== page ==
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Unformatted text preview: Enforcing White Supremacy Black schools in Jim Crow societies often had few textbooks for students in the first place. Democratic-controlled local governments and white school board leaders refused resources to black educational institutions, so teachers instructing black pupils usually did so without adequate facilities or proper supplies. Such a system disadvantaged black children and ultimately served to enforce white supremacist theories that blacks were intellectually inferior. Southern Democratic governments sought not only to limit black academic pursuits, but also to curb political participation. Radical Reconstruction had taught whites that the black vote was intimately linked to that population's quest for equal rights. Thus, it had to be suppressed. Although the Fifteenth Amendment of the Constitution prohibited the use of race to bar anyone from voting, southern legislators found loopholes; they enforced a series of requirements, including poll taxes, property qualifications, and literacy tests, that appeared color-blind, but...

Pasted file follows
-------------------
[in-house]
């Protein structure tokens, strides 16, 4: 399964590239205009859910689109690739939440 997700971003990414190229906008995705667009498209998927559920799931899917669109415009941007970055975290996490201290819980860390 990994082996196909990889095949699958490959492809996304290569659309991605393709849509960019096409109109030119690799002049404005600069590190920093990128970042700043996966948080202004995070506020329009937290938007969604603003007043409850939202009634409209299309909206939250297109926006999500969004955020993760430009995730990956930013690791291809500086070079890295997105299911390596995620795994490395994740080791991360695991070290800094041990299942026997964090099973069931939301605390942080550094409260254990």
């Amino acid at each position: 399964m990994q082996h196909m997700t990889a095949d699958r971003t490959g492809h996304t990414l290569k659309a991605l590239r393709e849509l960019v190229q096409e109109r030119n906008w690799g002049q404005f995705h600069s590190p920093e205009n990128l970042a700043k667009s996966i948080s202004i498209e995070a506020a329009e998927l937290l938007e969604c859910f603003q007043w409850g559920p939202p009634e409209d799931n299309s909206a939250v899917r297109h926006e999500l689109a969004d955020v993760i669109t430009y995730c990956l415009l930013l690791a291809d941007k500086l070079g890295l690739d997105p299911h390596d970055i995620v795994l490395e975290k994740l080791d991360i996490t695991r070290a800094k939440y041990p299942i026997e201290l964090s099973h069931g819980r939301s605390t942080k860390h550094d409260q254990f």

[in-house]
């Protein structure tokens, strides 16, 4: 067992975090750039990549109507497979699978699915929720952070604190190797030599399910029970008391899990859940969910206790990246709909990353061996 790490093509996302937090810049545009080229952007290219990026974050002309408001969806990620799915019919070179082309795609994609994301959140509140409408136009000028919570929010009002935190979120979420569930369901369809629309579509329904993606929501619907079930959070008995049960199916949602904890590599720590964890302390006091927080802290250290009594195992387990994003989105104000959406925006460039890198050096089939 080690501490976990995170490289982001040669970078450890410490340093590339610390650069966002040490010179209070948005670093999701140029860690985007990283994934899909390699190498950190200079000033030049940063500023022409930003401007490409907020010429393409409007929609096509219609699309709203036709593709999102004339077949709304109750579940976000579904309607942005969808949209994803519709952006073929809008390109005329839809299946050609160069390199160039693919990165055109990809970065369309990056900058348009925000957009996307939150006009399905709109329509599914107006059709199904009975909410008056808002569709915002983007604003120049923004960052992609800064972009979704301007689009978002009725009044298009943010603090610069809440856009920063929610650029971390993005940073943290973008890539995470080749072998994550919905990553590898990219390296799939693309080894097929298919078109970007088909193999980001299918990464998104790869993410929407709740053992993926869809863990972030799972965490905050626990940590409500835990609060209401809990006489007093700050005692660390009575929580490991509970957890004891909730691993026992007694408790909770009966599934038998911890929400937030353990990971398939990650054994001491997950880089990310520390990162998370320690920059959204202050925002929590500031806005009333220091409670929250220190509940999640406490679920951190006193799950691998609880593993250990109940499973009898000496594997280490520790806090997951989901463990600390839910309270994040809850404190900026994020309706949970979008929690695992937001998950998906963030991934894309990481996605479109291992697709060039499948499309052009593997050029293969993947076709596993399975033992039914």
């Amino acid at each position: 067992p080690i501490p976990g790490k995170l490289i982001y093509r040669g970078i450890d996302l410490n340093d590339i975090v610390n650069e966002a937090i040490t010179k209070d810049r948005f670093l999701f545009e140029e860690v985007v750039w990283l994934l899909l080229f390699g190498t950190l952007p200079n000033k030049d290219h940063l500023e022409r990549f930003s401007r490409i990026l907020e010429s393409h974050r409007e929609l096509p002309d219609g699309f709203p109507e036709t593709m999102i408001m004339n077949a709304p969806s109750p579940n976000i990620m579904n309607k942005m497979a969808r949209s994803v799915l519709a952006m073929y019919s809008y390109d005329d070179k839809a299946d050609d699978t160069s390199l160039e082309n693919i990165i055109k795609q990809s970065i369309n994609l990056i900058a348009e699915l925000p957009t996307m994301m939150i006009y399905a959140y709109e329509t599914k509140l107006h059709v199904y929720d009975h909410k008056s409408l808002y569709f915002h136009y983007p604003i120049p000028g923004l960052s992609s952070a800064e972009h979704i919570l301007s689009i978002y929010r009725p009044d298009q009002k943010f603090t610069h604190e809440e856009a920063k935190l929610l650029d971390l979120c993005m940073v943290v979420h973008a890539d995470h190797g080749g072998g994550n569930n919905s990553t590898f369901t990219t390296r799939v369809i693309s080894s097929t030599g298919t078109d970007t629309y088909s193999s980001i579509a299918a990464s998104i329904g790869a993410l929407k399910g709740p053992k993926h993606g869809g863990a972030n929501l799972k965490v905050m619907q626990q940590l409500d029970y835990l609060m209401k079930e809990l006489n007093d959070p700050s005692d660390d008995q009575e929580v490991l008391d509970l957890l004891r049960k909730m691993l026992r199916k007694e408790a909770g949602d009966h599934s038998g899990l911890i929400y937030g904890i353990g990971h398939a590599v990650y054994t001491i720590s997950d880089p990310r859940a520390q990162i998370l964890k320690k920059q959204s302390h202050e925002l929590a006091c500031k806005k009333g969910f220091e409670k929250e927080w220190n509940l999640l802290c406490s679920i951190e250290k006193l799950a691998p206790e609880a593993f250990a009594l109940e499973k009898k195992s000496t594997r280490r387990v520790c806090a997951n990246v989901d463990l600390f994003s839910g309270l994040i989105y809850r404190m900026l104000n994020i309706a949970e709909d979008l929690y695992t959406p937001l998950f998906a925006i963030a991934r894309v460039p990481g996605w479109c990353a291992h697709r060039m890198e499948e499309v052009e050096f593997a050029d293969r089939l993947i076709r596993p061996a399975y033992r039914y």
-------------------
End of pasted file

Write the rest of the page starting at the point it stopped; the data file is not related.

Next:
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This note was uploaded on 01/04/2012 for the course AMH AMH2010 taught by Professor Pietrzak during the Fall '10 term at Broward College.
- Fall '10